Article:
Health care providers and technology companies are to take measures to make electronic health records (EHRs) easier for consumers to access and use, according to a Fox News report. With medical transcription integrated into them, EHRs have become an accurate and effective tool for physicians. The current proposal to provide patients with access to their EHRs is expected to further improve the quality of care they receive.
The agreement covers 16 health care technology vendors that manufacture about 90 percent of hospital electronic records currently in use across the nation. Major hospital systems, insurers, the American Medical Association, the American Society of Clinical Oncology and other medical groups are also participating in this venture. The transition to computerized medical records is being supervised by the Health and Human Services (HSS) department office.
According to the report, while most hospitals and physician practices have adopted EHRs, the absence of integration among health care providers limits the usefulness of digital records to patients. This new initiative is aimed at removing technological bottlenecks in the provision of care. The goal is to improve care where it matters the most by making patient data “free and liquid and available”.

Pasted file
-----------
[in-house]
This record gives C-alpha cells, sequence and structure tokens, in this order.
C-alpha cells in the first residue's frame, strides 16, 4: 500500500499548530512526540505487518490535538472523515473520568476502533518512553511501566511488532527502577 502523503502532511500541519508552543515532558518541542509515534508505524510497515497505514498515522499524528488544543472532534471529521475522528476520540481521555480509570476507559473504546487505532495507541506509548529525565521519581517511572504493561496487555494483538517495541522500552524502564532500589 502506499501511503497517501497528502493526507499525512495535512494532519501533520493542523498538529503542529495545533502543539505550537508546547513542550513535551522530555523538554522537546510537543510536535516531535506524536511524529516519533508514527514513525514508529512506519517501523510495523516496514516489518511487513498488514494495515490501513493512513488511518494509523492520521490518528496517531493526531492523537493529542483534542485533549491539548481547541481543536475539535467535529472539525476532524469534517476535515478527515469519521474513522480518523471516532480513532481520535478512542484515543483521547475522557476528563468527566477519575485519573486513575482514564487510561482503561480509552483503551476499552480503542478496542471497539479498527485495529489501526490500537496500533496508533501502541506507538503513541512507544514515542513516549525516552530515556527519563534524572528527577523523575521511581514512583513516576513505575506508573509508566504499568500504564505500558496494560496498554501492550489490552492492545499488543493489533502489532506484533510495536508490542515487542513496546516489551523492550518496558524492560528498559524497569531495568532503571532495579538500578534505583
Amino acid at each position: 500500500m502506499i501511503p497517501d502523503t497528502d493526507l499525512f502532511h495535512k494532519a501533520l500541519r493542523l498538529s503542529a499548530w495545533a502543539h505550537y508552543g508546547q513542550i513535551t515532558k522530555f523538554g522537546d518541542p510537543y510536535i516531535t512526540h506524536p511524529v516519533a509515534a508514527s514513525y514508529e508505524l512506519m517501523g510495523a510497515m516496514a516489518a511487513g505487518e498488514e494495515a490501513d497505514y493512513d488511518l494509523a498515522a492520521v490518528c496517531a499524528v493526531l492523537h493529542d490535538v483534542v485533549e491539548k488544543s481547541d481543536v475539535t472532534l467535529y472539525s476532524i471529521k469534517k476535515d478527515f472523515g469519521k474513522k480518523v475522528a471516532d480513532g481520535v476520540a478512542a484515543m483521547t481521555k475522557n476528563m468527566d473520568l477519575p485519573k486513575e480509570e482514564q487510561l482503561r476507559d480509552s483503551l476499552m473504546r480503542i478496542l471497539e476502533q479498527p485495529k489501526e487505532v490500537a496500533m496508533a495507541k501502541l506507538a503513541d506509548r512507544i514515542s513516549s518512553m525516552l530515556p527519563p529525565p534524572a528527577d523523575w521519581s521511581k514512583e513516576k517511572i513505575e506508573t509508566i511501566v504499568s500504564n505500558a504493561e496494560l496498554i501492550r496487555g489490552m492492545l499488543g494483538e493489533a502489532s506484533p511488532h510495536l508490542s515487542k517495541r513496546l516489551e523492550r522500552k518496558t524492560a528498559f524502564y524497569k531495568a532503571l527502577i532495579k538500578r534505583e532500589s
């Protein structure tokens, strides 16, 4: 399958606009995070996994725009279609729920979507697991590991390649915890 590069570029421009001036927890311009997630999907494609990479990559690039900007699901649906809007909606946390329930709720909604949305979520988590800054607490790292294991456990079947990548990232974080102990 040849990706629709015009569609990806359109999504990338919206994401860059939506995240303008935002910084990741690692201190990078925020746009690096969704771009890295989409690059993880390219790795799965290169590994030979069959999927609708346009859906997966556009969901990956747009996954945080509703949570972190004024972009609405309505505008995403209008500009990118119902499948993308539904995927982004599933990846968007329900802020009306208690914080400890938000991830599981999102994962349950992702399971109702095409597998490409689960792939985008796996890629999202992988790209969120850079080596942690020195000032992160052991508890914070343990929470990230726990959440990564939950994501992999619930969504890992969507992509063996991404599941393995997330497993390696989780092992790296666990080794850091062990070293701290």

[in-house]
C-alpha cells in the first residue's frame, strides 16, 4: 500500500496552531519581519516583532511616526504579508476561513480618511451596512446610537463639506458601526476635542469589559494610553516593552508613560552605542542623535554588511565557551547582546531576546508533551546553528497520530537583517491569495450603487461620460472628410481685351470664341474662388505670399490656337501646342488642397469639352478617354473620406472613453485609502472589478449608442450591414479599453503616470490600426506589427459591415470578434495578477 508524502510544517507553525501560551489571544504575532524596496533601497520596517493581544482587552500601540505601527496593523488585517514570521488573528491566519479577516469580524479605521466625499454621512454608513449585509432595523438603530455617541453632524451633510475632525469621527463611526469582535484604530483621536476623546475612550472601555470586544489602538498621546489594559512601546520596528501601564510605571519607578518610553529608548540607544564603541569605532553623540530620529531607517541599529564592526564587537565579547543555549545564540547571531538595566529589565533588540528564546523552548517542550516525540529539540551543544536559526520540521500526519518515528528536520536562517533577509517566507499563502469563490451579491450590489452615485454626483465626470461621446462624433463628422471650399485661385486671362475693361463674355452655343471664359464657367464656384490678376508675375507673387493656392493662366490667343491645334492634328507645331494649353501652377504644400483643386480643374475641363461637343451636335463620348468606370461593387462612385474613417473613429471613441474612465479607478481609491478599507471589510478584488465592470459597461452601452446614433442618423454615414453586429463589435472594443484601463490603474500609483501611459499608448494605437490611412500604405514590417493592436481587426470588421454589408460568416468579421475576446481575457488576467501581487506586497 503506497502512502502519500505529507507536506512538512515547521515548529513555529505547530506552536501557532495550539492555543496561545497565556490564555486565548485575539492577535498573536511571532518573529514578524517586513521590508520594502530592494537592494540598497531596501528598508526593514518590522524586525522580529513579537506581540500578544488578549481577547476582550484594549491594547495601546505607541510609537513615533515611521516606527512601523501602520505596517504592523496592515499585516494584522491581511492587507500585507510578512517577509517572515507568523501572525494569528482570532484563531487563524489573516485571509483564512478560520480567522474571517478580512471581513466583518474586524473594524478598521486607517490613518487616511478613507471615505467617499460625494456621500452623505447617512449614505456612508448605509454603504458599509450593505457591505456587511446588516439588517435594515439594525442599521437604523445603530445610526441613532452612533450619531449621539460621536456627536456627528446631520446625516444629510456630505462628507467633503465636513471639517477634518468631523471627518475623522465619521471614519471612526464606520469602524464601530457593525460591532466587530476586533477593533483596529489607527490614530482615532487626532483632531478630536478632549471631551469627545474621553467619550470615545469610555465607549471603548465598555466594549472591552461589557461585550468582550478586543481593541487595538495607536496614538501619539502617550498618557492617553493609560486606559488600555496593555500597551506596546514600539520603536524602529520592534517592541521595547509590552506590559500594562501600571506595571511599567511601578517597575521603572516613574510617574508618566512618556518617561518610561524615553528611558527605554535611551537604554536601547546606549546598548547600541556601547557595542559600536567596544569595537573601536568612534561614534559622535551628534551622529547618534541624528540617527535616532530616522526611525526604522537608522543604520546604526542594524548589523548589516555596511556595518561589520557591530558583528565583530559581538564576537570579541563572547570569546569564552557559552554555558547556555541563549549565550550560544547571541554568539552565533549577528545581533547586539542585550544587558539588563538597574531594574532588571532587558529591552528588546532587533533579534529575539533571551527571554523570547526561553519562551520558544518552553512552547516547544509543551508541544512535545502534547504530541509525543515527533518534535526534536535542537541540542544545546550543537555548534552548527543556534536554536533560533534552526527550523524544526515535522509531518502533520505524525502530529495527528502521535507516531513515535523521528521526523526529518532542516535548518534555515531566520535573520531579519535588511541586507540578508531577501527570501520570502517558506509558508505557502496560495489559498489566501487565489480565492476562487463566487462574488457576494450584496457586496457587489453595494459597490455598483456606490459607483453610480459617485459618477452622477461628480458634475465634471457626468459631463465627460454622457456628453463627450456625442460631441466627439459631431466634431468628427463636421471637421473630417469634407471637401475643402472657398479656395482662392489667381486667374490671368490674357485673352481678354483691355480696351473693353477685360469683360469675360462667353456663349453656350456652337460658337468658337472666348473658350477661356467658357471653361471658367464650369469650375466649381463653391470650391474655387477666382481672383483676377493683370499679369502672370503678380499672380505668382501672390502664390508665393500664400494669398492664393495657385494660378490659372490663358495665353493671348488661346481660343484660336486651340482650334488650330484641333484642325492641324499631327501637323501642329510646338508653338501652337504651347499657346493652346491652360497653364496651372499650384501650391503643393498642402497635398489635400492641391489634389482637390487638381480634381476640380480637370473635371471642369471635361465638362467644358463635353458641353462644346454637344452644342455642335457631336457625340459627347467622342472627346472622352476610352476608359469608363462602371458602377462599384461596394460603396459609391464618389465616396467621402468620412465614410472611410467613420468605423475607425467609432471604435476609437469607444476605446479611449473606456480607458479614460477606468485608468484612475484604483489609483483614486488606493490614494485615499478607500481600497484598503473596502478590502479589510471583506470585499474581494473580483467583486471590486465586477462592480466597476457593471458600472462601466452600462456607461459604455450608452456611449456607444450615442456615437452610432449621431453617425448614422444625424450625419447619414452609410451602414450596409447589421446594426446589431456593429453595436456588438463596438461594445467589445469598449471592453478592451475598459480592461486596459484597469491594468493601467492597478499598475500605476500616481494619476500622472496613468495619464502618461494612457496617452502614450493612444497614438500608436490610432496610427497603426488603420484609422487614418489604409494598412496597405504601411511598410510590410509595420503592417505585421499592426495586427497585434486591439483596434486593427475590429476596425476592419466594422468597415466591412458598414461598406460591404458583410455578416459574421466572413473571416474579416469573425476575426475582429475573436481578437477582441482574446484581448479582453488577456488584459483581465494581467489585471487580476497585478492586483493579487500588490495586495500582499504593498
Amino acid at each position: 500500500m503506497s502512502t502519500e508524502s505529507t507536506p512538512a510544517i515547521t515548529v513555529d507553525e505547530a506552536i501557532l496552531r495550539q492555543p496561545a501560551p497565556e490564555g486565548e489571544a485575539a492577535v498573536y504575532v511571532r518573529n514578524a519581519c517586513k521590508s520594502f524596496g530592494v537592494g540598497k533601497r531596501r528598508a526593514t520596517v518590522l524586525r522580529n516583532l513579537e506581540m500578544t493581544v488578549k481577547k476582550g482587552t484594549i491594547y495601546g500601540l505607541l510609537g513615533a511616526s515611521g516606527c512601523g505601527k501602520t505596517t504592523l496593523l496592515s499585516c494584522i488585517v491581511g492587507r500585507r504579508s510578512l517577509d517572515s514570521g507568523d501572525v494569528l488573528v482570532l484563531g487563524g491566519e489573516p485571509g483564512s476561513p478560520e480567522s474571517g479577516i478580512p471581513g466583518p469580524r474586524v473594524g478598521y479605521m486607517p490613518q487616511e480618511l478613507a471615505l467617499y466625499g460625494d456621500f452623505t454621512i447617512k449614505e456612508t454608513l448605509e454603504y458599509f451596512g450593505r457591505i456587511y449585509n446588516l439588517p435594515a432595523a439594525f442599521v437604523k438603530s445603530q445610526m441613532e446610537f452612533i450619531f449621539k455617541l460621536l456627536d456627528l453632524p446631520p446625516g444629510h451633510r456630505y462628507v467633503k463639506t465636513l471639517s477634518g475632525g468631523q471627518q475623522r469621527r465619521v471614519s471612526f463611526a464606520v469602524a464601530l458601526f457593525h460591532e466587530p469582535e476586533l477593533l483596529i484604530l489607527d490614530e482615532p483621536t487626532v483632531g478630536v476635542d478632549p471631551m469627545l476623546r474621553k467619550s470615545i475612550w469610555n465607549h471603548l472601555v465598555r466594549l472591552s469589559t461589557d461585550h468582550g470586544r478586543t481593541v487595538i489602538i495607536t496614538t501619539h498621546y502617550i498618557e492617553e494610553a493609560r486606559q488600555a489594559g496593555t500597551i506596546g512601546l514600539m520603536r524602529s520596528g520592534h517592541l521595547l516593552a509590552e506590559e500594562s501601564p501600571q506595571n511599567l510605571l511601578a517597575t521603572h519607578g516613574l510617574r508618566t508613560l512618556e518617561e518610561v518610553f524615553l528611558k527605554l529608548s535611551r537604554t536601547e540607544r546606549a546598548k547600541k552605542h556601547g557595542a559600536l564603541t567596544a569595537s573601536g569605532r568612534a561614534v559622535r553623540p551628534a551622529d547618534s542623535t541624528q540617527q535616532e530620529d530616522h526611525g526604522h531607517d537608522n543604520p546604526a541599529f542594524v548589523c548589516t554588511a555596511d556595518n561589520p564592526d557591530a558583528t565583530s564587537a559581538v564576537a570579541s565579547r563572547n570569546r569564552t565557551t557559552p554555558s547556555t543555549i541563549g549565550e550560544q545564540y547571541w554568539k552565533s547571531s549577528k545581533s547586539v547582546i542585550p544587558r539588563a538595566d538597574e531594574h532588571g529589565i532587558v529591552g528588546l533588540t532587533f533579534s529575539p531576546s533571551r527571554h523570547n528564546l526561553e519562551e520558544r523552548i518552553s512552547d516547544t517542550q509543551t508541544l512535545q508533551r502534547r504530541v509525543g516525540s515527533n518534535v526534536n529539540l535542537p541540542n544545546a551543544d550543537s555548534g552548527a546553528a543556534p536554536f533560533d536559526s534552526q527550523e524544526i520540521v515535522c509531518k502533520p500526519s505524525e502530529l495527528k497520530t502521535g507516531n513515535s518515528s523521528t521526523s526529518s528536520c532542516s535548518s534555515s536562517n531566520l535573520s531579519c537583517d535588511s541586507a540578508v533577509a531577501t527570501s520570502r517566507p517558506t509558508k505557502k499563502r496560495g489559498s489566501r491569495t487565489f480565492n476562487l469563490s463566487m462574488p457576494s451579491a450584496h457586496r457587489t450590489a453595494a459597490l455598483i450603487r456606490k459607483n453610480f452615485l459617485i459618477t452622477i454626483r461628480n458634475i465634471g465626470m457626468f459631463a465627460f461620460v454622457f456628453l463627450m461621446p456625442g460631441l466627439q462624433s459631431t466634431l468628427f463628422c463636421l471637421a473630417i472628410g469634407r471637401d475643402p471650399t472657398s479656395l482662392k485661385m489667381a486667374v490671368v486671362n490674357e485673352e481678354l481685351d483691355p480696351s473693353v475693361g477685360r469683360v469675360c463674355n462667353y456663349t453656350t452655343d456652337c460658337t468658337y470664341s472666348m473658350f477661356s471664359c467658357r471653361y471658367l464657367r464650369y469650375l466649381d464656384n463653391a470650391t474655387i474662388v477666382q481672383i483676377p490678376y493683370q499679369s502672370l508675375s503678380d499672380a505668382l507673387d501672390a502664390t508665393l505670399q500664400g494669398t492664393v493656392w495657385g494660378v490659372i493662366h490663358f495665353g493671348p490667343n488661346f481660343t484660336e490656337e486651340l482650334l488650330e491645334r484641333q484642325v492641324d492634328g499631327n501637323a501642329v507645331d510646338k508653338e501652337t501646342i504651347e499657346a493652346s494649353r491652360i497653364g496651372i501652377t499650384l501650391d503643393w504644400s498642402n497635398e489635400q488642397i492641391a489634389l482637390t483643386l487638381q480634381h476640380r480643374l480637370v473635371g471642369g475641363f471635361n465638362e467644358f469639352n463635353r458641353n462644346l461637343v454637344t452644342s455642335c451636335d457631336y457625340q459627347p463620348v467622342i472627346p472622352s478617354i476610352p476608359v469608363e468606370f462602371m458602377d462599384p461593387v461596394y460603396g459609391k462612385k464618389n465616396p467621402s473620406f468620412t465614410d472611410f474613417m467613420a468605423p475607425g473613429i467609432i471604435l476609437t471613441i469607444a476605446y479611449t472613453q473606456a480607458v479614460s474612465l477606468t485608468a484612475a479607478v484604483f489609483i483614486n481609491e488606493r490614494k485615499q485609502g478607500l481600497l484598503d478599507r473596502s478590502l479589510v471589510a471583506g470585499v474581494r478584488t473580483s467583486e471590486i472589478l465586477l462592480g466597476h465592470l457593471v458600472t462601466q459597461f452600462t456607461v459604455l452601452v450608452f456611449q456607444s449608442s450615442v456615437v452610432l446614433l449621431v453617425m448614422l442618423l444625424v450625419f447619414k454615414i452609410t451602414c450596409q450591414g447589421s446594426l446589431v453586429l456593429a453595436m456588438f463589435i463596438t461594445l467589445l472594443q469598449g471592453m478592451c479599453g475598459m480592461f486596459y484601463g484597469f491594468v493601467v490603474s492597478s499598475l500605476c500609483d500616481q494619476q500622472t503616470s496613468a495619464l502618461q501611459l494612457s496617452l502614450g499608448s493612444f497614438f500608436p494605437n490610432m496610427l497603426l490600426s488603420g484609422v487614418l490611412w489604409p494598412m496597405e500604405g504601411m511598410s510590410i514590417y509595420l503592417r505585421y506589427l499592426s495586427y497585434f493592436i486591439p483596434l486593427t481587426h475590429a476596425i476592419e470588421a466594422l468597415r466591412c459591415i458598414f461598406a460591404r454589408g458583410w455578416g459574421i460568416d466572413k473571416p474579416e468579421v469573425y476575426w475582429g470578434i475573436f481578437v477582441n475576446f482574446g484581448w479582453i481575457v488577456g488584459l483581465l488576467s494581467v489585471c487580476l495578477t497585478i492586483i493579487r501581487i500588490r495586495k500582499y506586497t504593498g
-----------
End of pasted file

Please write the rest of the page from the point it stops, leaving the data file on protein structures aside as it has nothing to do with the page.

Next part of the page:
The stakeholders have decided to:
- Improve consumer access to medical records: Patients will be able to easily access their records from one provider and transfer them to another. That second provider would be able to seamlessly import the earlier records into their system. This will remove geographical barriers to care.
- Stop blocking health information sharing: Last year, the HSS noticed that some health care organizations prevented sharing of information outside their group. The new steps will enhance “direct exchange,” a secure messaging pathway between registered medical providers.
- Enforce standards to establish secure, efficient digital communications: This will allow communication among different systems across the health care network.
Last year, a small study conducted at the University of Colorado in Denver found that allowing patients to see their medical records while they are in the hospital would make them more engaged in their care, more satisfied, and more likely to ask questions and catch errors.
As patients are given access to their medical information and their records get shared across the system, the role of medical transcription services will become even more relevant. Transcripts are attached to the electronic medical charts and work in conjunction with computerized records to provide a clear and accurate picture of the continuity, quality and consistency of care provided.